I went with UnRaid over FreeNAS because I wanted to slowly expand my total storage. FreeNAS requires you to add dual HDDs each time you want to upgrade. I wanted to add a single 8TB when they went on sale. UnRaid allows this. Its as simple as connecting the drive and starting the array. It also allows for great docker support and VMs. I've been doing a lot of dockers and VMs since this and the cpu/memory absolutely chew everything up.

Even though its not in ear range I wanted to make sure that it was semi-quiet and wanted good quality fans to make sure they pushed air. Over the years the main problems that I've always run into have always been around heat. I've never used Noctua fans, but I must say they are very impressive. Although they are too expensive for what you get, I mean 2.5 fans cost equals the motherboard, which is silly. I chose the NF-P12 fans which are designed for pressure to be right in front of the HDDs, and a NF-S12 to be the rear vent. After its all said and done, it is unbelievably quiet. It is quieter than a 1070 GPU. The loudest things in the entire case are the HDDs and you wont be able to get those any quieter, they are already mainly 5400s.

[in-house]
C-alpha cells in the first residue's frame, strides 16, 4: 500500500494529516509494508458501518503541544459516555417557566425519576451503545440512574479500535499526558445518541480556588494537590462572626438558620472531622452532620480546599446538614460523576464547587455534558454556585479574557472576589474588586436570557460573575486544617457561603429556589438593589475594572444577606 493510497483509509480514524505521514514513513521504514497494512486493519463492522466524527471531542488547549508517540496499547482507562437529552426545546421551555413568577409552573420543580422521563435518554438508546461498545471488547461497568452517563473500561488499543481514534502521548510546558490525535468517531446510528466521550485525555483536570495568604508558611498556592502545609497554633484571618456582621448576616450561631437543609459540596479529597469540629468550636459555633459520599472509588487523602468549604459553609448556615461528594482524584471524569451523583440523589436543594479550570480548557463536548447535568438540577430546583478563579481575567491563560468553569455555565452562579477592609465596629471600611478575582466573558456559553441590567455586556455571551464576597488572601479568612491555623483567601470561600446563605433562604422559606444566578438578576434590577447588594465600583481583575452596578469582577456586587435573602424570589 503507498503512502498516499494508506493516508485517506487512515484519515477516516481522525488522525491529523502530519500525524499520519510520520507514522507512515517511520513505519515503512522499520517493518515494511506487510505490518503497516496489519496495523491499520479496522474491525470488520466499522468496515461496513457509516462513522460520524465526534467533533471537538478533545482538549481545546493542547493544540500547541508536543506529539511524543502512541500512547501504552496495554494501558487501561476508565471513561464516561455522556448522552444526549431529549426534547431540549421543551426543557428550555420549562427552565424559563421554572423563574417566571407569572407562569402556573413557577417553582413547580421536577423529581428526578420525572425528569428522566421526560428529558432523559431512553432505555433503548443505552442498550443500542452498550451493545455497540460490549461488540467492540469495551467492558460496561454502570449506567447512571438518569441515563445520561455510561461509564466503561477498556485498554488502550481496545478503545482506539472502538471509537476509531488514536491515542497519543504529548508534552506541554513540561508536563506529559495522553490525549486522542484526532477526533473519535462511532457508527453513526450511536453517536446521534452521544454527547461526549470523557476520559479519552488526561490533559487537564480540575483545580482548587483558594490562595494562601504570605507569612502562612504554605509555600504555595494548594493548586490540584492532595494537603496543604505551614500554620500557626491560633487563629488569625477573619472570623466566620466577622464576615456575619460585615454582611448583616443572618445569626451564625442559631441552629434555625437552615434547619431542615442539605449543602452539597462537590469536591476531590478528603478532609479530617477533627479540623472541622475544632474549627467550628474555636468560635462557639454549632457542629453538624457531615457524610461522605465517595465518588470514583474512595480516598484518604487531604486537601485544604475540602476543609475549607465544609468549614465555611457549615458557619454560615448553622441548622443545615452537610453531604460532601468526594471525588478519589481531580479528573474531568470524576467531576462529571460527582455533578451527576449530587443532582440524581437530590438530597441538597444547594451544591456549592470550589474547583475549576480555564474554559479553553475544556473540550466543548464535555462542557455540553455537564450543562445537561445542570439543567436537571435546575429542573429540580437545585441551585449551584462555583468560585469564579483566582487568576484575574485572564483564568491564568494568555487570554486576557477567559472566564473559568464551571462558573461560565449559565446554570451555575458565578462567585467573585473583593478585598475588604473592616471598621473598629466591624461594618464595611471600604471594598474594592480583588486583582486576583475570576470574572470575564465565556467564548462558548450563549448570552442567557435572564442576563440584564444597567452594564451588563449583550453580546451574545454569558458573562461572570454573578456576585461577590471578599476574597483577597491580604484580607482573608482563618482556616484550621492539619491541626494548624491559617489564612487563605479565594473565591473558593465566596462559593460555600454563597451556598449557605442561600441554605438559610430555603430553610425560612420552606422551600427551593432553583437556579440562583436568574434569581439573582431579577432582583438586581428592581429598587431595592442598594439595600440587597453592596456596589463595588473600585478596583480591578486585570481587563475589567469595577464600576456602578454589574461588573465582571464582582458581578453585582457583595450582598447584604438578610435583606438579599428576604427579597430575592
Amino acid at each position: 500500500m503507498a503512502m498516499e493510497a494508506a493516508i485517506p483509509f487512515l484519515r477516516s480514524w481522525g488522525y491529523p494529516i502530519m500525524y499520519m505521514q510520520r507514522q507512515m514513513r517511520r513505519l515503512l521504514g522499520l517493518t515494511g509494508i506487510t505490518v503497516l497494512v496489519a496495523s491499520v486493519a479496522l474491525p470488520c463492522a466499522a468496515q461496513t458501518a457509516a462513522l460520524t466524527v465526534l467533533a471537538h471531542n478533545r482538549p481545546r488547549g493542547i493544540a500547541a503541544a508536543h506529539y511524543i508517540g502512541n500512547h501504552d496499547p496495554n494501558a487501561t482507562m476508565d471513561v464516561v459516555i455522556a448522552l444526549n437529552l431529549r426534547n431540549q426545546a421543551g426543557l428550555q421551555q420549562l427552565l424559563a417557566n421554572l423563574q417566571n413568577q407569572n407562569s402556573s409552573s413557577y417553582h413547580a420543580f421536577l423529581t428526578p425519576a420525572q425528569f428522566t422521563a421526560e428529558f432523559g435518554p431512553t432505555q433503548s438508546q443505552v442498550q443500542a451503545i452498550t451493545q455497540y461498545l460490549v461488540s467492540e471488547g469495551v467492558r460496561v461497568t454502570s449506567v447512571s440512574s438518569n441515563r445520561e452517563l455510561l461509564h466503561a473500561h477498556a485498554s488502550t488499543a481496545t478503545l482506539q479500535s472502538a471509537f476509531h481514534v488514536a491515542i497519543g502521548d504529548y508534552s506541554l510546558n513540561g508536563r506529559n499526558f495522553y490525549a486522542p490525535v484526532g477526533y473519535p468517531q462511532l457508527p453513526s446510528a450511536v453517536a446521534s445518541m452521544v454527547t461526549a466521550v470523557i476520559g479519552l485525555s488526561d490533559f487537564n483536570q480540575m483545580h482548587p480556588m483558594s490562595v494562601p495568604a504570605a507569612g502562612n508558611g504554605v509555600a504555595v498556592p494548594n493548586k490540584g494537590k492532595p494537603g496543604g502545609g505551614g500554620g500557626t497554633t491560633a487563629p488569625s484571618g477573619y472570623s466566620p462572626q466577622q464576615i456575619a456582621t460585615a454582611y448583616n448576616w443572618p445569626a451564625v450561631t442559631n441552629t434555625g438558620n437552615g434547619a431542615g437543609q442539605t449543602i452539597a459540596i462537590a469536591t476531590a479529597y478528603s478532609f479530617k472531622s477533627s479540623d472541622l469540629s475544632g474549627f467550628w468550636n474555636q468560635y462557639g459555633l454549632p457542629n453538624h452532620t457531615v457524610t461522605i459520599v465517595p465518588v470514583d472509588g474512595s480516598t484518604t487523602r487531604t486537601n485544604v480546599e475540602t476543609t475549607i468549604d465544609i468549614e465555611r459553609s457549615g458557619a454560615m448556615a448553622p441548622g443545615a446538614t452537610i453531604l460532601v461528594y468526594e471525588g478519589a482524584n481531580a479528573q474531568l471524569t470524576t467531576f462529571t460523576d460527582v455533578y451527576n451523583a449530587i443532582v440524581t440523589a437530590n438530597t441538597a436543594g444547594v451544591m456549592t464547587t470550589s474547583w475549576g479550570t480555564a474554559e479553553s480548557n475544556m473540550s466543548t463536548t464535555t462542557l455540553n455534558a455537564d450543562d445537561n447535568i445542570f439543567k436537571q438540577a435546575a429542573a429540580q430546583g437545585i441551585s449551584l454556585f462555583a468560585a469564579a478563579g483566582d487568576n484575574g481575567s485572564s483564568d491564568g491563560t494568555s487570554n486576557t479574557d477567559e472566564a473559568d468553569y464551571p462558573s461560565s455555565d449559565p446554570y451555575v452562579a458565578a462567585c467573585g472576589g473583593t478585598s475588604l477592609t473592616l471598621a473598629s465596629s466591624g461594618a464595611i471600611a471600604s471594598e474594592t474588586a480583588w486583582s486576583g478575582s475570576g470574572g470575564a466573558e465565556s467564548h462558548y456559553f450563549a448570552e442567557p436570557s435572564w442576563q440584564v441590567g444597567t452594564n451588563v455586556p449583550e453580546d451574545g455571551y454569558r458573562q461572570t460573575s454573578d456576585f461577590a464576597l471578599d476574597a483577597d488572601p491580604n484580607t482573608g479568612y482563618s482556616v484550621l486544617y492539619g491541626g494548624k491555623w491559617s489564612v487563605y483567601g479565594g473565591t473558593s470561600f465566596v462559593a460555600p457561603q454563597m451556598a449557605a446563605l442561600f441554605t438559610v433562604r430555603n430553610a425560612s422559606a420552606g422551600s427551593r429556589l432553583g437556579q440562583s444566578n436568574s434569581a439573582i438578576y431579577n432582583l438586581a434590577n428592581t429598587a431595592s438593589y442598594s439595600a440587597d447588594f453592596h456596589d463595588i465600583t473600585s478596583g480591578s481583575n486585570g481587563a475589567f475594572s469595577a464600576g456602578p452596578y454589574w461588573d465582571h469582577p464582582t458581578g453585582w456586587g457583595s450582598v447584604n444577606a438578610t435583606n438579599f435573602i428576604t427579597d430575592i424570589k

The AMD chips do not have onboard graphics, so you must have a GPU to be able to use the bios. I wanted a passive graphics card so the fan wouldn't have to run constantly. The best passmark score I could find and it being passive was the new MSI 1030. The benchmark scores are respectable and it is absolutely passive. It works great.

MORE TECHNICAL BUILD ADVICE, notes to think about

I ran KillaWat and got around 60w at idle and at full load 130w. I can probably get this down if I removed the GPU, from what I have found its about 15-20w idle.